Agree about the TSA, the main reason I never go visit the USA is because of what I hear about people getting the “rubber glove” treatment at airports. Doesn’t sound attractive.

    Tourists should come to Australia, there’s no opt-out on the nudie scanner they just push everyone through (it’s safe, we fixed the machines ages ago, besides it turns out that low level radiation is quite good for you) and they also check your bags now and then, mostly because we have people flying in from Asia carrying lumps of raw pork contaminated with the horrible pig-ebola virus. I’m serious, people really do that around here.

    A Libertarian analysis of quarantine would be fascinating … but I eat a lot of bacon and the last thing I want is some dingbat tourist bringing that crap to my country, and killing all the pigs. The tiny percentage that government pays of tax money going to protect our border is ok with me. If you want to carry around a suitcase full of virus infested raw meat … do it in your own country, that ain’t our thing. Sorry but I’m not an Open Borders guy, I know this is a good country slowly getting worse so in the short term tightening up the borders is helpful … it delays the inevitable.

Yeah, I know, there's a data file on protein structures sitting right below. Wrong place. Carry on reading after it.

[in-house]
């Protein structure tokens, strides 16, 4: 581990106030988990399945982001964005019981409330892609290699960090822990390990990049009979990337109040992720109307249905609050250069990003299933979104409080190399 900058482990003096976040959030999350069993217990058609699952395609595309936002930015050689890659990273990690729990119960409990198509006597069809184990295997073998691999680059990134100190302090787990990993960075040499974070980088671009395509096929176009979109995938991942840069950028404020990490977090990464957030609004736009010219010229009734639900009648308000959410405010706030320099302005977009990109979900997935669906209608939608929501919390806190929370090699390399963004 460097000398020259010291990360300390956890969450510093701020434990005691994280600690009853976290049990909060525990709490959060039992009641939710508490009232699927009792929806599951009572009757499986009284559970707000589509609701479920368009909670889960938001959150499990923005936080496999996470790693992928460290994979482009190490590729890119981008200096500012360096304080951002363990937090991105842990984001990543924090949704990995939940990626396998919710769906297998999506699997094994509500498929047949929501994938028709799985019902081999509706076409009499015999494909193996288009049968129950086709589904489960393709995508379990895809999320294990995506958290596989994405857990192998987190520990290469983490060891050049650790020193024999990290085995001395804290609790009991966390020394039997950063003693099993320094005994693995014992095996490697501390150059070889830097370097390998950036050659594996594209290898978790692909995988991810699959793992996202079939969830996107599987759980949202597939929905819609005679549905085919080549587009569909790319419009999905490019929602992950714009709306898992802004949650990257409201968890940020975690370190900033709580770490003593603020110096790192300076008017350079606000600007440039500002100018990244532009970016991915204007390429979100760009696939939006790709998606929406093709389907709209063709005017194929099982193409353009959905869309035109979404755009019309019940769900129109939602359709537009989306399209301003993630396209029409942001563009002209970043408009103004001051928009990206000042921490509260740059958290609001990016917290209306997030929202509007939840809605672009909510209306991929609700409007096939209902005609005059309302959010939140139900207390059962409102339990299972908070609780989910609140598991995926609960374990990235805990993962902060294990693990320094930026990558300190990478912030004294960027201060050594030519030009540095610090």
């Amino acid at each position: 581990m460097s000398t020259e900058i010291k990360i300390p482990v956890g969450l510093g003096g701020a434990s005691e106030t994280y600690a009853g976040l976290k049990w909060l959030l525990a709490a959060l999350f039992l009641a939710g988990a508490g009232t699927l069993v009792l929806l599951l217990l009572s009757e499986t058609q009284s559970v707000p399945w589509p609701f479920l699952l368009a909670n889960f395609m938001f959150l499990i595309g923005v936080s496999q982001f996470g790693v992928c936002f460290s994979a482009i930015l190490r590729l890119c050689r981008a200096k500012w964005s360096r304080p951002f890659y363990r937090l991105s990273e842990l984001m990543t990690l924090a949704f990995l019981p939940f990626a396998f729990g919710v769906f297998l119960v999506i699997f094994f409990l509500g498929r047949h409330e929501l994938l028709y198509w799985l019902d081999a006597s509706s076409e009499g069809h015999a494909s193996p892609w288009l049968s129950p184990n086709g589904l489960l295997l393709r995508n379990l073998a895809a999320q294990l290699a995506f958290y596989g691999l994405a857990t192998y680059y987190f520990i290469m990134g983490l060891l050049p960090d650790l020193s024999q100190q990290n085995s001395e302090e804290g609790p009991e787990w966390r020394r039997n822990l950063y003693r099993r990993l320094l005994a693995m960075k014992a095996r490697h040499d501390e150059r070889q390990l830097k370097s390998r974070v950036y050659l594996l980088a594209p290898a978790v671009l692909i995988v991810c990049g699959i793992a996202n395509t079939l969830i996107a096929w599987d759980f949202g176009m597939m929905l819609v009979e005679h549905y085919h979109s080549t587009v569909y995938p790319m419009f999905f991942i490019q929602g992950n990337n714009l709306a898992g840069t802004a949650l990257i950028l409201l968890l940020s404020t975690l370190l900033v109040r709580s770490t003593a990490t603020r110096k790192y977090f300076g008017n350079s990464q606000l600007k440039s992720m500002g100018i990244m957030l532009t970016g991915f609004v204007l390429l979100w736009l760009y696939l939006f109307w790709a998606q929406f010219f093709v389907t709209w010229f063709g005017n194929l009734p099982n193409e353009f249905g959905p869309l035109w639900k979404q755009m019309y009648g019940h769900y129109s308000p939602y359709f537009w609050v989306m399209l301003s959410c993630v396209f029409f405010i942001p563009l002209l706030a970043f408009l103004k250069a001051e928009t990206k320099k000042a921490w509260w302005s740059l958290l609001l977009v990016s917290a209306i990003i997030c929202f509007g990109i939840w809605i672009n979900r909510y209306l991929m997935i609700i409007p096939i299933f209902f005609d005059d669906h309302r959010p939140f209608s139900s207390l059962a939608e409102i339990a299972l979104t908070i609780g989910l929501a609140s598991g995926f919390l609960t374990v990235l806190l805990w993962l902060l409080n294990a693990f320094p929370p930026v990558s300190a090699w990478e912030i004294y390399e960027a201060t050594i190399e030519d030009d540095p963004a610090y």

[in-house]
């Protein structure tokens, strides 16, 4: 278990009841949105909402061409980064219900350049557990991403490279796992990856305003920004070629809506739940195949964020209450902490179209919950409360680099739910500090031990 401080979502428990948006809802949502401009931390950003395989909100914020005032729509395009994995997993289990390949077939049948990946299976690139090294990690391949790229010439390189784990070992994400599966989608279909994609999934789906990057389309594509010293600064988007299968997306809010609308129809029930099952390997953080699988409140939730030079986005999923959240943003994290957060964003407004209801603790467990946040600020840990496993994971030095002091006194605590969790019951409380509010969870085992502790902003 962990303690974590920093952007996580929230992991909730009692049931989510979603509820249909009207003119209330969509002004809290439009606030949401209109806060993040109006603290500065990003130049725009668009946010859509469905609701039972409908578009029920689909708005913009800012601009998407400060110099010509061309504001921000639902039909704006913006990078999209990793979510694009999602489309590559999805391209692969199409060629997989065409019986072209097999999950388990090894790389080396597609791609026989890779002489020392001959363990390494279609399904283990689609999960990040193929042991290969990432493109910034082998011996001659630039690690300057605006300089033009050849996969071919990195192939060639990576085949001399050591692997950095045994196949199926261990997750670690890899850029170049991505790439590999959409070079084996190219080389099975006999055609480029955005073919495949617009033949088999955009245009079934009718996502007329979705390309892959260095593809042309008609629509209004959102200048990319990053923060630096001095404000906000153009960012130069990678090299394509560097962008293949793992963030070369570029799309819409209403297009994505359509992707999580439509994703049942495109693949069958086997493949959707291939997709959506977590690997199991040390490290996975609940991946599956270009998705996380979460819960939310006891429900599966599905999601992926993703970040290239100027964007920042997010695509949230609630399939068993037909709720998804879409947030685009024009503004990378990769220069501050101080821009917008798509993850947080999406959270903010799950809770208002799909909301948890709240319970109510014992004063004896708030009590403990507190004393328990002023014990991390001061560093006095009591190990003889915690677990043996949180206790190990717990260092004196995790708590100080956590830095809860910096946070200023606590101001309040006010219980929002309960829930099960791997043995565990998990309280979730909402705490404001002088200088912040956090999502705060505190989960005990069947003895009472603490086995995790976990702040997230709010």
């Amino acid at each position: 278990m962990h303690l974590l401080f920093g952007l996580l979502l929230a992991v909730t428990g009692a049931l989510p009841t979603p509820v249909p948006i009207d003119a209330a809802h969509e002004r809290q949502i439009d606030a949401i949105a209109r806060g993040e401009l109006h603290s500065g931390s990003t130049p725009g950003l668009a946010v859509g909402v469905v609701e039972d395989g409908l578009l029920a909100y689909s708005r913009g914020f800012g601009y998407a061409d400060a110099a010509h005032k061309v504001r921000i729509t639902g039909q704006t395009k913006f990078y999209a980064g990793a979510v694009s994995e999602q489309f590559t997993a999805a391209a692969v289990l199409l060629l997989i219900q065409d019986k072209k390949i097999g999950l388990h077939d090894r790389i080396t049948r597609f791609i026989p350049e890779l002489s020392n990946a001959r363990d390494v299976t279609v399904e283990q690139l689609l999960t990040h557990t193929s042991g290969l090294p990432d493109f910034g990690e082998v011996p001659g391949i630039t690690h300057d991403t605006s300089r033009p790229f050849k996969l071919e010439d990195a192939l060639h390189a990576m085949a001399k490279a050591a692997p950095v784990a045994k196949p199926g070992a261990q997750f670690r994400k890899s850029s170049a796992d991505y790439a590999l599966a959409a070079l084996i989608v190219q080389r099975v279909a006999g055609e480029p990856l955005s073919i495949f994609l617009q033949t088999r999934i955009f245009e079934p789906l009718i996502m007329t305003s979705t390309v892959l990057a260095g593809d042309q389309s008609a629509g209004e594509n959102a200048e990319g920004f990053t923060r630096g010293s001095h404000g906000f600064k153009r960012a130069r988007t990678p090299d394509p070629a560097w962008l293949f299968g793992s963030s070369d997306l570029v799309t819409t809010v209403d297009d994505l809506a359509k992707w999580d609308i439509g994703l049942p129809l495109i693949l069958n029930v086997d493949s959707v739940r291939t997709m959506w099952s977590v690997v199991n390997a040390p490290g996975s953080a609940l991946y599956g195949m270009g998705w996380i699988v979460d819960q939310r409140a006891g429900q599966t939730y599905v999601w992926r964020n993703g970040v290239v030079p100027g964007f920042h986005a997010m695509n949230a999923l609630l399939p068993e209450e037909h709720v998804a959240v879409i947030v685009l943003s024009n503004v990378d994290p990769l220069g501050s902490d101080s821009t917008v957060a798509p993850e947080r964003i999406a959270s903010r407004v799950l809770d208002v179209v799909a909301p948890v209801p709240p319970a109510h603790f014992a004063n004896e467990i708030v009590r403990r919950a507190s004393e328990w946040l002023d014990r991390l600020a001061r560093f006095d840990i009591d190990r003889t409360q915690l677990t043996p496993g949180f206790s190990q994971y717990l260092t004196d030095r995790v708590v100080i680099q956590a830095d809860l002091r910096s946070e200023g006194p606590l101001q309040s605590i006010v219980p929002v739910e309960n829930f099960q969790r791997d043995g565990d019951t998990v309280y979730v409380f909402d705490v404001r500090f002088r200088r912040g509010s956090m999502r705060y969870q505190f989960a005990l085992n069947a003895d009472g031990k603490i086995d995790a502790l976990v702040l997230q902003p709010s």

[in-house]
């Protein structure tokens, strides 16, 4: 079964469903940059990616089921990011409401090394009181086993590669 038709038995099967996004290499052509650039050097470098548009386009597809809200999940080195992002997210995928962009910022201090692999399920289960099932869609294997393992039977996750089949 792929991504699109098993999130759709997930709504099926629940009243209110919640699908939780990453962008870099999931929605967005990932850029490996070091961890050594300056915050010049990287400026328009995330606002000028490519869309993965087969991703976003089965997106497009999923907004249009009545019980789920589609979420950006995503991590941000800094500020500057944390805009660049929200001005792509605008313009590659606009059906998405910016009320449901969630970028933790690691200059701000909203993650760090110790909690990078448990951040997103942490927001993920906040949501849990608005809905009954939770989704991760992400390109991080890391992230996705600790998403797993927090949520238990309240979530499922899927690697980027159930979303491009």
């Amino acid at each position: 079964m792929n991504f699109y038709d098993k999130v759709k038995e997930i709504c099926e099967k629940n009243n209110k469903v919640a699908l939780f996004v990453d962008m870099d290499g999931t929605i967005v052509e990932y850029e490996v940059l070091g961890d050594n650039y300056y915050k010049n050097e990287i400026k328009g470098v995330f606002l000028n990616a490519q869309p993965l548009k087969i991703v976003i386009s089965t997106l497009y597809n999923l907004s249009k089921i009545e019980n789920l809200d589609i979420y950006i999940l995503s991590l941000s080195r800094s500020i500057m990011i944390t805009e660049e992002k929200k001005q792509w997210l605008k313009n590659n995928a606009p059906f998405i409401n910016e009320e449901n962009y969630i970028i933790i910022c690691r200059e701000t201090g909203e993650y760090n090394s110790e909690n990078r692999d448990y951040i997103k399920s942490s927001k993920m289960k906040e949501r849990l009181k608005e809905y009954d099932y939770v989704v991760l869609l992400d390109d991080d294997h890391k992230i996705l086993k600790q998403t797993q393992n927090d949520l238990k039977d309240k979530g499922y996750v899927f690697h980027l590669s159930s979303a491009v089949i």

• Mark on 12/03/2019 at 7:14 AM

      “Personally I’m not opposed to parking meters, it’s a price signal and it’s self limiting.”

      It depends on who owns the parking meters.

  5. Iowancap on 11/23/2019 at 5:27 AM

    If you wrote the seven lessons up and made a blog/Mises article it might be a really great bookmark to save and reference. Almost thinking along the lines of Rothbard’s “Six Myths About Libertarianism” (

    Or maybe even you can go all Tom Woods on us and make it a short e-book.

  6. Khodge on 11/30/2019 at 8:33 AM

    An economist is supposed to look for all causes, not just the favored (the government is just trying to take your money) causes.

    Parking meters’ main function is allocating a scarce resource (downtown parking) among the optimal number of users. If employees get the first pick and hold onto those spaces through the day, downtown ceases to be a destination for shopping.

    That is the question that needs to be addressed. Sure the government is getting money but they are doing the bidding of the shop owners versus bankers whose employees spend little money downtown relative to the time occupying parking spaces.

    • Robert Murphy on 11/30/2019 at 7:05 PM

      Khodge they weren’t knocking down the parking meters, they were putting their own money into them. By your own reasoning, why isn’t this an efficient use of scarce resources? What if a driver paid a kid to run out to the car and put more money in the meter? Wouldn’t that be OK?